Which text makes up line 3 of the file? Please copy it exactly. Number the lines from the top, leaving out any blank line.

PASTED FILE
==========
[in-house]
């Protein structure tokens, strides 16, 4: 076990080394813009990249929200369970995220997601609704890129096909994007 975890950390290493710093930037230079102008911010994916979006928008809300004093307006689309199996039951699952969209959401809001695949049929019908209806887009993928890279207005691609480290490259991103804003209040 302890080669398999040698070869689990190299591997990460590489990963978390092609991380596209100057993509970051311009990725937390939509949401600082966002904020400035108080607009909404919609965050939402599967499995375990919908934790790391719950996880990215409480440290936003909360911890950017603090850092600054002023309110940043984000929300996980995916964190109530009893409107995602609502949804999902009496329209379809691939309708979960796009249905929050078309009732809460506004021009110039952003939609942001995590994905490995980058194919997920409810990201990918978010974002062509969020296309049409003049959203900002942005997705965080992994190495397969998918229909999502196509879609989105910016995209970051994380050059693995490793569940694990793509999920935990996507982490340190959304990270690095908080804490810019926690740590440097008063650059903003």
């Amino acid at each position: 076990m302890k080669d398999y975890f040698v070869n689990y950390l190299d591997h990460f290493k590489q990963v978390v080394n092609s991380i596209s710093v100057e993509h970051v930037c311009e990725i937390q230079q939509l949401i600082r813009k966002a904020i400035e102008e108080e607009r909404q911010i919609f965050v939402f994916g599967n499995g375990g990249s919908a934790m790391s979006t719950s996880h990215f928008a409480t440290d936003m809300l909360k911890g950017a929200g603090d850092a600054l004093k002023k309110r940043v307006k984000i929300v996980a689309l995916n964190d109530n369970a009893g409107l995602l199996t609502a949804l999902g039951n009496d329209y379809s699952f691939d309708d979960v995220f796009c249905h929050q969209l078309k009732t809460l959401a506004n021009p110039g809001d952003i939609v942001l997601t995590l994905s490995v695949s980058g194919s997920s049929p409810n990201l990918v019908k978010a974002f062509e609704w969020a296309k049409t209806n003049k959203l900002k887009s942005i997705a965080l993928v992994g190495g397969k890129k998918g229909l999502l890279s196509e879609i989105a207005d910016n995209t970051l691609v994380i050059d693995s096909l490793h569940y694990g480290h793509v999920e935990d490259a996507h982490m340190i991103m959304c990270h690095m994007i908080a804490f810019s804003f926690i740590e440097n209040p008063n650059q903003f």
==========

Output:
């Amino acid at each position: 076990m302890k080669d398999y975890f040698v070869n689990y950390l190299d591997h990460f290493k590489q990963v978390v080394n092609s991380i596209s710093v100057e993509h970051v930037c311009e990725i937390q230079q939509l949401i600082r813009k966002a904020i400035e102008e108080e607009r909404q911010i919609f965050v939402f994916g599967n499995g375990g990249s919908a934790m790391s979006t719950s996880h990215f928008a409480t440290d936003m809300l909360k911890g950017a929200g603090d850092a600054l004093k002023k309110r940043v307006k984000i929300v996980a689309l995916n964190d109530n369970a009893g409107l995602l199996t609502a949804l999902g039951n009496d329209y379809s699952f691939d309708d979960v995220f796009c249905h929050q969209l078309k009732t809460l959401a506004n021009p110039g809001d952003i939609v942001l997601t995590l994905s490995v695949s980058g194919s997920s049929p409810n990201l990918v019908k978010a974002f062509e609704w969020a296309k049409t209806n003049k959203l900002k887009s942005i997705a965080l993928v992994g190495g397969k890129k998918g229909l999502l890279s196509e879609i989105a207005d910016n995209t970051l691609v994380i050059d693995s096909l490793h569940y694990g480290h793509v999920e935990d490259a996507h982490m340190i991103m959304c990270h690095m994007i908080a804490f810019s804003f926690i740590e440097n209040p008063n650059q903003f």